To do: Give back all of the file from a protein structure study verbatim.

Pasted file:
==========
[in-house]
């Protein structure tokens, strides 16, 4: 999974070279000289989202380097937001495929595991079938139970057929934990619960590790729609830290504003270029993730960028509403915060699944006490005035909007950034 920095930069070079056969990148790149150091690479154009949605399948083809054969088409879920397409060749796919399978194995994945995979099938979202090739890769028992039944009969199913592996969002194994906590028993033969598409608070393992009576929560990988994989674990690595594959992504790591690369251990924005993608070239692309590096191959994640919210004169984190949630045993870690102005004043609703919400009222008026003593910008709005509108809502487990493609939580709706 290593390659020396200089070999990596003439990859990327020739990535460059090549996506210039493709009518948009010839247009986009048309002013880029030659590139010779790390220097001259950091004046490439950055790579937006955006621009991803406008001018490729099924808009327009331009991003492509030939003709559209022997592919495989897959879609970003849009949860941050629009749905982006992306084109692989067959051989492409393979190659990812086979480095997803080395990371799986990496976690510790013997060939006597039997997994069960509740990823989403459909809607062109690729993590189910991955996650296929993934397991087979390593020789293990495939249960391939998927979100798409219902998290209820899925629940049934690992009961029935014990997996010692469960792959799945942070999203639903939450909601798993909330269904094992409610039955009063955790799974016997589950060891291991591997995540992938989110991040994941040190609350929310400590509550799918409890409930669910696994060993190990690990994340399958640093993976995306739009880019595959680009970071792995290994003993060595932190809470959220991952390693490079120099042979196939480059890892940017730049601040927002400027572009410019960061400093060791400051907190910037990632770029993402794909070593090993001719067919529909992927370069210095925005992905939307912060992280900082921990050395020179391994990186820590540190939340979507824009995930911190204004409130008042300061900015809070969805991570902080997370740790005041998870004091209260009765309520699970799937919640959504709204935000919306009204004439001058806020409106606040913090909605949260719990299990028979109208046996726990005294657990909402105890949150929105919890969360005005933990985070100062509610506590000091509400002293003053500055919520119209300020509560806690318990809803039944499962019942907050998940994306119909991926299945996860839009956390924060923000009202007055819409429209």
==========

[in-house]
């Protein structure tokens, strides 16, 4: 999974070279000289989202380097937001495929595991079938139970057929934990619960590790729609830290504003270029993730960028509403915060699944006490005035909007950034 920095930069070079056969990148790149150091690479154009949605399948083809054969088409879920397409060749796919399978194995994945995979099938979202090739890769028992039944009969199913592996969002194994906590028993033969598409608070393992009576929560990988994989674990690595594959992504790591690369251990924005993608070239692309590096191959994640919210004169984190949630045993870690102005004043609703919400009222008026003593910008709005509108809502487990493609939580709706 290593390659020396200089070999990596003439990859990327020739990535460059090549996506210039493709009518948009010839247009986009048309002013880029030659590139010779790390220097001259950091004046490439950055790579937006955006621009991803406008001018490729099924808009327009331009991003492509030939003709559209022997592919495989897959879609970003849009949860941050629009749905982006992306084109692989067959051989492409393979190659990812086979480095997803080395990371799986990496976690510790013997060939006597039997997994069960509740990823989403459909809607062109690729993590189910991955996650296929993934397991087979390593020789293990495939249960391939998927979100798409219902998290209820899925629940049934690992009961029935014990997996010692469960792959799945942070999203639903939450909601798993909330269904094992409610039955009063955790799974016997589950060891291991591997995540992938989110991040994941040190609350929310400590509550799918409890409930669910696994060993190990690990994340399958640093993976995306739009880019595959680009970071792995290994003993060595932190809470959220991952390693490079120099042979196939480059890892940017730049601040927002400027572009410019960061400093060791400051907190910037990632770029993402794909070593090993001719067919529909992927370069210095925005992905939307912060992280900082921990050395020179391994990186820590540190939340979507824009995930911190204004409130008042300061900015809070969805991570902080997370740790005041998870004091209260009765309520699970799937919640959504709204935000919306009204004439001058806020409106606040913090909605949260719990299990028979109208046996726990005294657990909402105890949150929105919890969360005005933990985070100062509610506590000091509400002293003053500055919520119209300020509560806690318990809803039944499962019942907050998940994306119909991926299945996860839009956390924060923000009202007055819409429209």